Mahlangu said he had received complaints from Sisonke about rubber bullets and violence. “Our station is not responsible. We have made it clear that our door is open should they wish to report and we will take action,” he said.
“We have conducted police sensitisation training in Johannesburg, Cape Town and KwaZulu-Natal, mostly with police officers at managerial levels,” said Chakuvinga. “We will be intensifying training this year to ensure that officers in lower ranks understand sex workers better. We have seen positive results from officers who have attended the training.”
Activists from Sex Workers Advocacy Taskforce (SWEAT) and Sisonke say the training has helped some officers understand the plight of sex workers better. They say better relations with some police officers have led to a reduction in violence.
Media Advocacy officer for SWEAT Megan Lessing said the training had long term goals and that it was too early to assess results. “But police sensitisation training is now an ongoing process.”
“We cannot run away from the fact that criminalisation plays a bigger role in how police treat sex workers. But now that talks are underway with the Department of Justice to decriminalise sex work, we are optimistic that things will work out for the better,” Lessing said.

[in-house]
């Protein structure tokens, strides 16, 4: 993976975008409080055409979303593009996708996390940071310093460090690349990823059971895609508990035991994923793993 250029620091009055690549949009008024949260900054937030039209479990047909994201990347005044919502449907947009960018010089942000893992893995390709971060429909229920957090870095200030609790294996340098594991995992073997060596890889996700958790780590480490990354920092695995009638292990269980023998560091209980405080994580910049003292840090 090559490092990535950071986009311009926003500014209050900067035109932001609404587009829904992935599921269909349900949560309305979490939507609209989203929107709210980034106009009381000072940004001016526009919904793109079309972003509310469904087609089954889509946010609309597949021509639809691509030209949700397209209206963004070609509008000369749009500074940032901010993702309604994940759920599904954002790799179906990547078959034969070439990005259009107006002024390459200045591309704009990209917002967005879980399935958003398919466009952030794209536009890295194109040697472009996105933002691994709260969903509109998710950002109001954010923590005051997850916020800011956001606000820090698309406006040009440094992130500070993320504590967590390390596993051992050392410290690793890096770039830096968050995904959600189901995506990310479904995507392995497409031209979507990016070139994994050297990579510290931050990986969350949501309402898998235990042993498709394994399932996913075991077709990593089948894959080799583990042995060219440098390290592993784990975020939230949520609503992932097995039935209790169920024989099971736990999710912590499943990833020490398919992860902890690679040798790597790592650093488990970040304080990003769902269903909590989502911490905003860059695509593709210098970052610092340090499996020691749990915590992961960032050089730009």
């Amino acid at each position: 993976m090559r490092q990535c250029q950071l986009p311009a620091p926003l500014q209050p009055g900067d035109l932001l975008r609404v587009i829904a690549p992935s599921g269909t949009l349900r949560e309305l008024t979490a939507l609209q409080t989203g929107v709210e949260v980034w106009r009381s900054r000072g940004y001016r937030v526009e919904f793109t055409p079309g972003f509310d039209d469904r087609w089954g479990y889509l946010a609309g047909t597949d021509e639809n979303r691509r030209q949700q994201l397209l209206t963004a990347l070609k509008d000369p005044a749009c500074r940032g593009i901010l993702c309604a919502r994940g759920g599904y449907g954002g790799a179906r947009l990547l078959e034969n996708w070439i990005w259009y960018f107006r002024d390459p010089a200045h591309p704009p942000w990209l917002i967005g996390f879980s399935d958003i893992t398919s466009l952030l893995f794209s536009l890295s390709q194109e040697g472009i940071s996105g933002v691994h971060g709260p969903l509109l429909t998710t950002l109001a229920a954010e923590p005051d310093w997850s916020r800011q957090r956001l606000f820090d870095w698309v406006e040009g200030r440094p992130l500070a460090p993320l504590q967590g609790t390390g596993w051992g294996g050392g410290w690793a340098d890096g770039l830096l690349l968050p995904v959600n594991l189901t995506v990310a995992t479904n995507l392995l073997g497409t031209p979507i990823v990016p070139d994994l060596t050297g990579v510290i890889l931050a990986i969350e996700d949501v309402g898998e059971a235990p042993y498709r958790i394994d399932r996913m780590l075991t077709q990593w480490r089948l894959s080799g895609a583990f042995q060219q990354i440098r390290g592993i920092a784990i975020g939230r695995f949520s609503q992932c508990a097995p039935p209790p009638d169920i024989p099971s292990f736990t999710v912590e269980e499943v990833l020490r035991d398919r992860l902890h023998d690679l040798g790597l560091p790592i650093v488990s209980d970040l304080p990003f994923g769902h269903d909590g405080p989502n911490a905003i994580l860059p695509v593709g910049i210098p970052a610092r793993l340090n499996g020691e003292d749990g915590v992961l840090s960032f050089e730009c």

During the training sessions, says Chakuvinga, sex workers take turns to talk to police officers about their backgrounds and some of the reasons why they are doing sex work. Sometimes they describe the different forms of abuse they have suffered at the hands of police. Police officers are asked at the beginning and end of the session about their attitudes to sex workers.
“The good thing is our evaluation forms show a change of mind in the officers we train,” Chakuvinga said.
Following reports of police victimisation of sex workers in an open area called Marikana in Springs, Springs police station received a directive from their regional office to take action.
According to spokesperson Captain Johannes Ramphora a meeting was held at the Marikana area between the sex workers, representatives from Sisonke and police officers. During the meeting police were sensitised about the plight of sex workers. According to Ramphora they now have occasional meetings with the sex workers to make sure that they are safe.
Edith (name changed), a sex worker who was present at the training, says, “We were able to tell the police our problems and facts. We now have police protection and are able to report when we get victimised which we could not do before.”